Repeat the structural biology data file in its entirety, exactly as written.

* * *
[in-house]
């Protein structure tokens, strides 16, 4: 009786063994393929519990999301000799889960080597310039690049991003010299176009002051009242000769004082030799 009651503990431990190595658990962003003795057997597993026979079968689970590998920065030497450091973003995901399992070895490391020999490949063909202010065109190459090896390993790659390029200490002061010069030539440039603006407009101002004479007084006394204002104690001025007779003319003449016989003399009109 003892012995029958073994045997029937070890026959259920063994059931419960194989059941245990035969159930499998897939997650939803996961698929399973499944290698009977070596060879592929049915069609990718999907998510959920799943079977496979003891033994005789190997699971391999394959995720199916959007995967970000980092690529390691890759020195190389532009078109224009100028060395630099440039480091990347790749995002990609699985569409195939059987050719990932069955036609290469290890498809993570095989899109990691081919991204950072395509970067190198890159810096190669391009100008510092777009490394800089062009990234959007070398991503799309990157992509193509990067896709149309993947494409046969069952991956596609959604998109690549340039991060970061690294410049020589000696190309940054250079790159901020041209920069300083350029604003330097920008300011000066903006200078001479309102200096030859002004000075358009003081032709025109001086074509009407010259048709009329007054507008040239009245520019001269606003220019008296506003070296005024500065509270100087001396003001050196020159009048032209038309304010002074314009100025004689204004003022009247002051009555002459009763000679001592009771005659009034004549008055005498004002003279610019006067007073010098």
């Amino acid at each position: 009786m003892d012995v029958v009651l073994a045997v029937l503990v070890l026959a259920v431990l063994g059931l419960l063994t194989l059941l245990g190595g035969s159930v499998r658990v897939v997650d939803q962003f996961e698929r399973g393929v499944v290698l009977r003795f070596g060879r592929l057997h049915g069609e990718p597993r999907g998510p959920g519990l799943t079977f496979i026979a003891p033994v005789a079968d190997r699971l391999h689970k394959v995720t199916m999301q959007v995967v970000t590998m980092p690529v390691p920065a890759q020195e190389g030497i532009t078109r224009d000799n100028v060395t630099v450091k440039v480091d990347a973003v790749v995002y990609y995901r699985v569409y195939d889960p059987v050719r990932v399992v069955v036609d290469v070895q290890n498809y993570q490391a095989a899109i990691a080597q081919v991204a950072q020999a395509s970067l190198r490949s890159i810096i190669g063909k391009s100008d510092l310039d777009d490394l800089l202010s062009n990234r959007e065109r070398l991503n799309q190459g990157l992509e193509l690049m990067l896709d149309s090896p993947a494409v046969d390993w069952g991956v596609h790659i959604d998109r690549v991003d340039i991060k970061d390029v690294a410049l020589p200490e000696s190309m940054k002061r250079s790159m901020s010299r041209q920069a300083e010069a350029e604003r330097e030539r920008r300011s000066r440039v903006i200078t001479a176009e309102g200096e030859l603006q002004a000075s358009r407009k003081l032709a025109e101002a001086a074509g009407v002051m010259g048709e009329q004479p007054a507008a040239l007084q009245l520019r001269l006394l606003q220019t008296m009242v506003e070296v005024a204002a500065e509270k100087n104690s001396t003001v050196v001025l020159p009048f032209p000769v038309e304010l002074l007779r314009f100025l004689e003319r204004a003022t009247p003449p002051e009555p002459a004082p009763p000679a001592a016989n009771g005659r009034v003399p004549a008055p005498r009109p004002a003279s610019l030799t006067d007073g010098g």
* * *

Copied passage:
[in-house]
């Protein structure tokens, strides 16, 4: 009786063994393929519990999301000799889960080597310039690049991003010299176009002051009242000769004082030799 009651503990431990190595658990962003003795057997597993026979079968689970590998920065030497450091973003995901399992070895490391020999490949063909202010065109190459090896390993790659390029200490002061010069030539440039603006407009101002004479007084006394204002104690001025007779003319003449016989003399009109 003892012995029958073994045997029937070890026959259920063994059931419960194989059941245990035969159930499998897939997650939803996961698929399973499944290698009977070596060879592929049915069609990718999907998510959920799943079977496979003891033994005789190997699971391999394959995720199916959007995967970000980092690529390691890759020195190389532009078109224009100028060395630099440039480091990347790749995002990609699985569409195939059987050719990932069955036609290469290890498809993570095989899109990691081919991204950072395509970067190198890159810096190669391009100008510092777009490394800089062009990234959007070398991503799309990157992509193509990067896709149309993947494409046969069952991956596609959604998109690549340039991060970061690294410049020589000696190309940054250079790159901020041209920069300083350029604003330097920008300011000066903006200078001479309102200096030859002004000075358009003081032709025109001086074509009407010259048709009329007054507008040239009245520019001269606003220019008296506003070296005024500065509270100087001396003001050196020159009048032209038309304010002074314009100025004689204004003022009247002051009555002459009763000679001592009771005659009034004549008055005498004002003279610019006067007073010098």
């Amino acid at each position: 009786m003892d012995v029958v009651l073994a045997v029937l503990v070890l026959a259920v431990l063994g059931l419960l063994t194989l059941l245990g190595g035969s159930v499998r658990v897939v997650d939803q962003f996961e698929r399973g393929v499944v290698l009977r003795f070596g060879r592929l057997h049915g069609e990718p597993r999907g998510p959920g519990l799943t079977f496979i026979a003891p033994v005789a079968d190997r699971l391999h689970k394959v995720t199916m999301q959007v995967v970000t590998m980092p690529v390691p920065a890759q020195e190389g030497i532009t078109r224009d000799n100028v060395t630099v450091k440039v480091d990347a973003v790749v995002y990609y995901r699985v569409y195939d889960p059987v050719r990932v399992v069955v036609d290469v070895q290890n498809y993570q490391a095989a899109i990691a080597q081919v991204a950072q020999a395509s970067l190198r490949s890159i810096i190669g063909k391009s100008d510092l310039d777009d490394l800089l202010s062009n990234r959007e065109r070398l991503n799309q190459g990157l992509e193509l690049m990067l896709d149309s090896p993947a494409v046969d390993w069952g991956v596609h790659i959604d998109r690549v991003d340039i991060k970061d390029v690294a410049l020589p200490e000696s190309m940054k002061r250079s790159m901020s010299r041209q920069a300083e010069a350029e604003r330097e030539r920008r300011s000066r440039v903006i200078t001479a176009e309102g200096e030859l603006q002004a000075s358009r407009k003081l032709a025109e101002a001086a074509g009407v002051m010259g048709e009329q004479p007054a507008a040239l007084q009245l520019r001269l006394l606003q220019t008296m009242v506003e070296v005024a204002a500065e509270k100087n104690s001396t003001v050196v001025l020159p009048f032209p000769v038309e304010l002074l007779r314009f100025l004689e003319r204004a003022t009247p003449p002051e009555p002459a004082p009763p000679a001592a016989n009771g005659r009034v003399p004549a008055p005498r009109p004002a003279s610019l030799t006067d007073g010098g």